Investors warned to prepare for recession
Investors have been warned to be prepared for a UK recession as the economy continues to slow and the Bank of England focuses its attention on beating rising inflation.
High food and energy prices, a subdued housing market and the ongoing credit crunch are “dampening” consumer spending, according to investment strategists at Legal & General, increasing the risks of a recession in the UK.
The minutes from May’s interest rate decision reveal that eight out of the nine Monetary Policy Committee members voted for a rate freeze, arguing that a slowing economy was necessary in order for inflation to return to its 2% target in around two years' time.
James Carrick, investment strategist at Legal & General Investment Management, says that with the Bank of England anticipating below-trend growth in 2008 and a recovery in 2009, the risk of recession is a real concern.
“The economy is borrowing more now than it was then and lending standards appear to have been tightened more aggressively,” he adds. “Investors should be prepared for a possible recession.
“[…] With global inflation so high, the burden of an economic slowdown is likely to be felt most severely in countries with the weakest financial positions. A decade ago that was Asia. Today it is the US and the UK.”
Meanwhile, the knock-on effects of spiralling oil prices are likely to continue to hurt the wallets of British consumers with those companies affected passing on the cost through higher high street prices.
Simon Denham, managing director of Capital Spreads, explains: “Haulage companies will be passing their increased costs to producers (who are struggling under their own energy bills), who will pass this on to the retailers who will attempt to pass it through to consumers.”
He adds: “Wages are currently not rising at the same rate as expenditure and it is likely that the average citizen will once again actually be poorer at the end of 2008 than at the beginning.”
Figures from the Office of National Statistics show consumer spending is down, with UK retail sales in April falling for the second month in a row.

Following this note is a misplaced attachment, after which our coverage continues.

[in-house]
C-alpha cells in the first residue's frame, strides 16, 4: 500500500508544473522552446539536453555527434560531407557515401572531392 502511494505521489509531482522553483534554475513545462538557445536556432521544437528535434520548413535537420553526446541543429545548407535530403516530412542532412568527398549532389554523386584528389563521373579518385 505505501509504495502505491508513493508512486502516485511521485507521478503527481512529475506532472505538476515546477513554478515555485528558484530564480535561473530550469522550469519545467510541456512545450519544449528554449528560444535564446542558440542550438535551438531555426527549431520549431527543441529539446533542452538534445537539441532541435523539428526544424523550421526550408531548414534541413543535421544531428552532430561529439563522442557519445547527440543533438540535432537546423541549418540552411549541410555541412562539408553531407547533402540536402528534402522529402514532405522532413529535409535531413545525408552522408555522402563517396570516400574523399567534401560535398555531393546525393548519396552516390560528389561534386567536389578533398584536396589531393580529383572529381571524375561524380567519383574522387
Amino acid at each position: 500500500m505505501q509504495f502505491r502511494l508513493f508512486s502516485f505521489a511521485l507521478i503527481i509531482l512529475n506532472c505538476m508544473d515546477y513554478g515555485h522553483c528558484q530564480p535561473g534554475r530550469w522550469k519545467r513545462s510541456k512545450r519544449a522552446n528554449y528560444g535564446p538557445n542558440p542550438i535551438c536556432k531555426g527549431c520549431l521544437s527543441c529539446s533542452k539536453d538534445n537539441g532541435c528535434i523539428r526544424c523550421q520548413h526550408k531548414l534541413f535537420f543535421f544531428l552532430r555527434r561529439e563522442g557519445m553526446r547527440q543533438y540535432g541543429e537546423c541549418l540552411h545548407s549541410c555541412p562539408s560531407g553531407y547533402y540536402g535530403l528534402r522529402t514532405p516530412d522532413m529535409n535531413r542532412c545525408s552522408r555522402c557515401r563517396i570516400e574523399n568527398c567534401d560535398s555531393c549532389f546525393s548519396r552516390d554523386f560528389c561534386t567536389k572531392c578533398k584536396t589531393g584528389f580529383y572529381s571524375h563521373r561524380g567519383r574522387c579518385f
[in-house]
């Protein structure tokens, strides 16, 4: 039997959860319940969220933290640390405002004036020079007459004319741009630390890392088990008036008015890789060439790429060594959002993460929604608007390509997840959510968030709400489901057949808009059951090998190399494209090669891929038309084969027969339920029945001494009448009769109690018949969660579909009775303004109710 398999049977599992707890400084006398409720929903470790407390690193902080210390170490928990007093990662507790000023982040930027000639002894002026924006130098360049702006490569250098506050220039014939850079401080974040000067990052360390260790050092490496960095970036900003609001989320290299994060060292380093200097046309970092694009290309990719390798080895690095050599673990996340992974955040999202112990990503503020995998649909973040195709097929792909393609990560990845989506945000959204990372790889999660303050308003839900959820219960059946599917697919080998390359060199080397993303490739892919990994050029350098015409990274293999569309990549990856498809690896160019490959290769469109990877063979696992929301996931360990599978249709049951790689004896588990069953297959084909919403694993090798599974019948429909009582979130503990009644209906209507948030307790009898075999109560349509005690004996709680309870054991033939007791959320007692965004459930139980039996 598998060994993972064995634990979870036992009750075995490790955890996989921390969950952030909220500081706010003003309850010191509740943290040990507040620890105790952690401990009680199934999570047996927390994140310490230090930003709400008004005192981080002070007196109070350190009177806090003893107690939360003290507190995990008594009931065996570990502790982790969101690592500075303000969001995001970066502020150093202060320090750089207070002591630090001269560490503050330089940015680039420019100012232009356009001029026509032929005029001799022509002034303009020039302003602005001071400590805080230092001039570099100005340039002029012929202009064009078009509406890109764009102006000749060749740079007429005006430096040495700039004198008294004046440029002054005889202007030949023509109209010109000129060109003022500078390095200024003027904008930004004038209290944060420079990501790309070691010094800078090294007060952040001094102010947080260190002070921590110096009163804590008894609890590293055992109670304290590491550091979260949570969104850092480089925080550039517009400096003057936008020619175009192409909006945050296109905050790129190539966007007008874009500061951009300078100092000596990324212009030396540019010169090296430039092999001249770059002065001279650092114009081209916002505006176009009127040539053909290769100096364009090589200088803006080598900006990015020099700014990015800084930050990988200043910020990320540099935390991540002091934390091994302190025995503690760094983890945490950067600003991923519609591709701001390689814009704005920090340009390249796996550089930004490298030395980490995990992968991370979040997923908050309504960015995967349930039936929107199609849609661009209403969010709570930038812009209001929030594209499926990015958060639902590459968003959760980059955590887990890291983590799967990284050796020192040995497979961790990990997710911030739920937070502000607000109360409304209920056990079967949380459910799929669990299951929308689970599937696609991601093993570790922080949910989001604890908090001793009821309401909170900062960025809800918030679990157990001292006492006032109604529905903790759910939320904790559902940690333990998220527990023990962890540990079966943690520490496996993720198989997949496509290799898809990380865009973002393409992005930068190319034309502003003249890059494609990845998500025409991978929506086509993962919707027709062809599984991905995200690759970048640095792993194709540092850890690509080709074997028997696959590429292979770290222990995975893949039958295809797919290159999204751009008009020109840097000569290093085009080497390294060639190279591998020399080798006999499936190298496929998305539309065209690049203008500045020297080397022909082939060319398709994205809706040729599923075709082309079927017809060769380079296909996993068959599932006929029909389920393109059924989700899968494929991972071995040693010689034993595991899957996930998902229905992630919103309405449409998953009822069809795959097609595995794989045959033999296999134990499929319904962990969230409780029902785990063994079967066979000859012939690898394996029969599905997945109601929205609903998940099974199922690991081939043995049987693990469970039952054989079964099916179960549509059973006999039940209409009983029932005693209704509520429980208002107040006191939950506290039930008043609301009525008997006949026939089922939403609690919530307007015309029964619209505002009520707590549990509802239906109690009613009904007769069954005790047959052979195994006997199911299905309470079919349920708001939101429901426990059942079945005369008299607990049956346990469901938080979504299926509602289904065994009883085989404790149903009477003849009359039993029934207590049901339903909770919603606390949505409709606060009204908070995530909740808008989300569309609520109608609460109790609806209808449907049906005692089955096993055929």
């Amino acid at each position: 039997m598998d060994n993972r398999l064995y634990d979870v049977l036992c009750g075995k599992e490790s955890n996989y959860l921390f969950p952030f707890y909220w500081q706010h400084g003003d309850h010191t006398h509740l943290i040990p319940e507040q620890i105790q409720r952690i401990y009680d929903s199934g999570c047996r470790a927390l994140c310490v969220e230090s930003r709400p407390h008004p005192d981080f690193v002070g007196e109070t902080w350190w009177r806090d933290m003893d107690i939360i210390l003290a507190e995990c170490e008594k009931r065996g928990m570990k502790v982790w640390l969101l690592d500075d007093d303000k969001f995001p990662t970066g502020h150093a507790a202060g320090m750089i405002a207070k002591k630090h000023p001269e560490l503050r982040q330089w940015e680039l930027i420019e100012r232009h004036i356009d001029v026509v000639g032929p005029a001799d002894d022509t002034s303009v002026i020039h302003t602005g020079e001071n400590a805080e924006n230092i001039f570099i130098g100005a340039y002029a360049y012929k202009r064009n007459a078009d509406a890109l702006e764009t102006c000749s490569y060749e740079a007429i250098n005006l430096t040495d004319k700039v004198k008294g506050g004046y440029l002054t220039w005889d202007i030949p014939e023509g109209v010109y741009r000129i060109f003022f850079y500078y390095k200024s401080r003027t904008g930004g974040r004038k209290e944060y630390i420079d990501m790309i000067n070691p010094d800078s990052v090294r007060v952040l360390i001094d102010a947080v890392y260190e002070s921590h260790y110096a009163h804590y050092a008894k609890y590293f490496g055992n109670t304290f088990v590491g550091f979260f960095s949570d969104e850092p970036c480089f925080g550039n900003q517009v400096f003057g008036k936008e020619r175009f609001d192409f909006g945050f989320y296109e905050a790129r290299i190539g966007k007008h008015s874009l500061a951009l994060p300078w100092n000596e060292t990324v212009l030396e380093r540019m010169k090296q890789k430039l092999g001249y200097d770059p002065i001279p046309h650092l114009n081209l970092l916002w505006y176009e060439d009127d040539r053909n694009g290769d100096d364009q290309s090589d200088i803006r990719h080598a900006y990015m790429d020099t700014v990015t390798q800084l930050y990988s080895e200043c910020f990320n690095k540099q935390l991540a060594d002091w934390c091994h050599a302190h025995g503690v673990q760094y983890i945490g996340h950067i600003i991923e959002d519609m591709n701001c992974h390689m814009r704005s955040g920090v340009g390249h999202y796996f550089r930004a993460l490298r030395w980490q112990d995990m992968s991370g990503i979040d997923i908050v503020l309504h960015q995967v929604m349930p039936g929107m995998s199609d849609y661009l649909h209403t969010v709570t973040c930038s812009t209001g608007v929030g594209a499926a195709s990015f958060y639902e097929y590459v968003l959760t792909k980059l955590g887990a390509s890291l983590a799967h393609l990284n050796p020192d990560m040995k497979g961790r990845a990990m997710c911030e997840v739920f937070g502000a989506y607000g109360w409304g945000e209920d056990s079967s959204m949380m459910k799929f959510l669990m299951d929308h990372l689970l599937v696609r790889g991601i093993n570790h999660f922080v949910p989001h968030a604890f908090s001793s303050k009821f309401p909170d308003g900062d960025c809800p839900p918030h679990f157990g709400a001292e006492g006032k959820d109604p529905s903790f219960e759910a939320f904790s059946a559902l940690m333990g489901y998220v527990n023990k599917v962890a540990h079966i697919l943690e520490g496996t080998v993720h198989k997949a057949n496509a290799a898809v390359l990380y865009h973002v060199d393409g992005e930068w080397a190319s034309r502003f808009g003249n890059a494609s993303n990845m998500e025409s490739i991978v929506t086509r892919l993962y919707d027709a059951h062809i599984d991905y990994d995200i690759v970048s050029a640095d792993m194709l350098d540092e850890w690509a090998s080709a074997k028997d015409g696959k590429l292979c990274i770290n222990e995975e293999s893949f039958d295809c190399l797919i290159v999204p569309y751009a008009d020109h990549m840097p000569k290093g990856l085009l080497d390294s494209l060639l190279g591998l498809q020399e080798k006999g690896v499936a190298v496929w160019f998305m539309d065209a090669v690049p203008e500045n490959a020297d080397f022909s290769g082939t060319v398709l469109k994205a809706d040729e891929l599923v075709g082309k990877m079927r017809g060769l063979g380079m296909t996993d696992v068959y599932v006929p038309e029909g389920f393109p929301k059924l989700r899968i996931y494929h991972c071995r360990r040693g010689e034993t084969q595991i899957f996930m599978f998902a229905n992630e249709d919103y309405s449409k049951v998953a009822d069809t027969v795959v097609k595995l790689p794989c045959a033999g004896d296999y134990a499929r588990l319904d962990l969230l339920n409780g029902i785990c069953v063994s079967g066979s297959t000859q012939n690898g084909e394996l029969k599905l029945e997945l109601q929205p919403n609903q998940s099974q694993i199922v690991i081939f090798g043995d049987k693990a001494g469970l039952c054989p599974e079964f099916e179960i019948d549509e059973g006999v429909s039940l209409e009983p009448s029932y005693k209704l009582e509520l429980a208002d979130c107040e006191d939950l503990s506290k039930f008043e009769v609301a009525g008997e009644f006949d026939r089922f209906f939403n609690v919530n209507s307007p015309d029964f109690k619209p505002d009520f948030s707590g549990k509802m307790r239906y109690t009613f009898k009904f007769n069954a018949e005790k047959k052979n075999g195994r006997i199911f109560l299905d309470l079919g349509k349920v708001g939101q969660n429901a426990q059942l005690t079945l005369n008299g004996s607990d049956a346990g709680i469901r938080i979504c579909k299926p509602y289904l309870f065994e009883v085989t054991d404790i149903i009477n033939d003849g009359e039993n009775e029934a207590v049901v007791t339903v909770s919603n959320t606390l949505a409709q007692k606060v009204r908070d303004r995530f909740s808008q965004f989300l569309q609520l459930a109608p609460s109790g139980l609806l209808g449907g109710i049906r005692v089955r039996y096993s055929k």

However, April's fall was less than had been forecast, suggesting that any slowdown on the high street will not be as large or prolonged as originally feared.
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Monetary Policy Committee
A committee designated by the Bank of England to regulate interest rates for the UK. The MPC attempts to keep the economy stable, and maintain the inflation target set by the government and aims to set rates with a view to keeping inflation at a certain level, and avoiding deflation. The MPC meets on the first Thursday of each month and discusses a variety of economics issues and constitutes nine members: the governor, the two deputy governors, the Bank’s chief economist, the executive director for markets and four external members appointed directly by the Chancellor.
An increase in the general level of prices that persists over a period of time. The inflation rate is a measure of the average change over a period, usually 12 months. If inflation is up 4%, this means the price of products and services is 4% higher than a year earlier, requiring we spend and extra 4% to buy the same things we bought 12 months ago and that any savings and investments must generate 4% (after any taxes) to keep pace with inflation. Since 2003, the Bank of England has used the consumer prices index (CPI) as its official measure of inflation (see also retail prices index).